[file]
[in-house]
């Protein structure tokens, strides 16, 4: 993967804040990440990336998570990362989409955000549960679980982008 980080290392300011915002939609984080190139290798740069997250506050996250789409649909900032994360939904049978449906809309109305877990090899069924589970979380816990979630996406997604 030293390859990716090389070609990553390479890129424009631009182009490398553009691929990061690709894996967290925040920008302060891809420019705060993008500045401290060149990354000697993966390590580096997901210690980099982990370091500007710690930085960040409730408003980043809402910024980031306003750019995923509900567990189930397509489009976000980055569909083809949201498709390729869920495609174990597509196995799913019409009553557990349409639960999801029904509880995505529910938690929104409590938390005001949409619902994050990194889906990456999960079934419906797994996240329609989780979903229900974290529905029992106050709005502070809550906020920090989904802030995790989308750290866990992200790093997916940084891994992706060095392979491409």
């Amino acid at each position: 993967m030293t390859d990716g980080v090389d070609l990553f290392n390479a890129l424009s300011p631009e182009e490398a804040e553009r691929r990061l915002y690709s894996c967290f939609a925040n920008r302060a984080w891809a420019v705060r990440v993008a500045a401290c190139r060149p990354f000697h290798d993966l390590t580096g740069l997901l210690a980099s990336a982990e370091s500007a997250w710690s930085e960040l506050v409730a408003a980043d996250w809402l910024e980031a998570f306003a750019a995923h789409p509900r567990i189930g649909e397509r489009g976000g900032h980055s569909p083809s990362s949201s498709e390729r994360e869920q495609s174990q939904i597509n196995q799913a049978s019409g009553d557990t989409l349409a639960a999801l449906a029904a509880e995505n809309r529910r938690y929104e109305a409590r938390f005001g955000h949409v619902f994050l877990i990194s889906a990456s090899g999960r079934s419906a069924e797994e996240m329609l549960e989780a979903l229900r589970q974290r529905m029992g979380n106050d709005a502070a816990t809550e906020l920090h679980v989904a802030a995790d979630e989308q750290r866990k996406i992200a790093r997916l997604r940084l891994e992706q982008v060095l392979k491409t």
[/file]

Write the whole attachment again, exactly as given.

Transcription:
[in-house]
């Protein structure tokens, strides 16, 4: 993967804040990440990336998570990362989409955000549960679980982008 980080290392300011915002939609984080190139290798740069997250506050996250789409649909900032994360939904049978449906809309109305877990090899069924589970979380816990979630996406997604 030293390859990716090389070609990553390479890129424009631009182009490398553009691929990061690709894996967290925040920008302060891809420019705060993008500045401290060149990354000697993966390590580096997901210690980099982990370091500007710690930085960040409730408003980043809402910024980031306003750019995923509900567990189930397509489009976000980055569909083809949201498709390729869920495609174990597509196995799913019409009553557990349409639960999801029904509880995505529910938690929104409590938390005001949409619902994050990194889906990456999960079934419906797994996240329609989780979903229900974290529905029992106050709005502070809550906020920090989904802030995790989308750290866990992200790093997916940084891994992706060095392979491409």
């Amino acid at each position: 993967m030293t390859d990716g980080v090389d070609l990553f290392n390479a890129l424009s300011p631009e182009e490398a804040e553009r691929r990061l915002y690709s894996c967290f939609a925040n920008r302060a984080w891809a420019v705060r990440v993008a500045a401290c190139r060149p990354f000697h290798d993966l390590t580096g740069l997901l210690a980099s990336a982990e370091s500007a997250w710690s930085e960040l506050v409730a408003a980043d996250w809402l910024e980031a998570f306003a750019a995923h789409p509900r567990i189930g649909e397509r489009g976000g900032h980055s569909p083809s990362s949201s498709e390729r994360e869920q495609s174990q939904i597509n196995q799913a049978s019409g009553d557990t989409l349409a639960a999801l449906a029904a509880e995505n809309r529910r938690y929104e109305a409590r938390f005001g955000h949409v619902f994050l877990i990194s889906a990456s090899g999960r079934s419906a069924e797994e996240m329609l549960e989780a979903l229900r589970q974290r529905m029992g979380n106050d709005a502070a816990t809550e906020l920090h679980v989904a802030a995790d979630e989308q750290r866990k996406i992200a790093r997916l997604r940084l891994e992706q982008v060095l392979k491409t």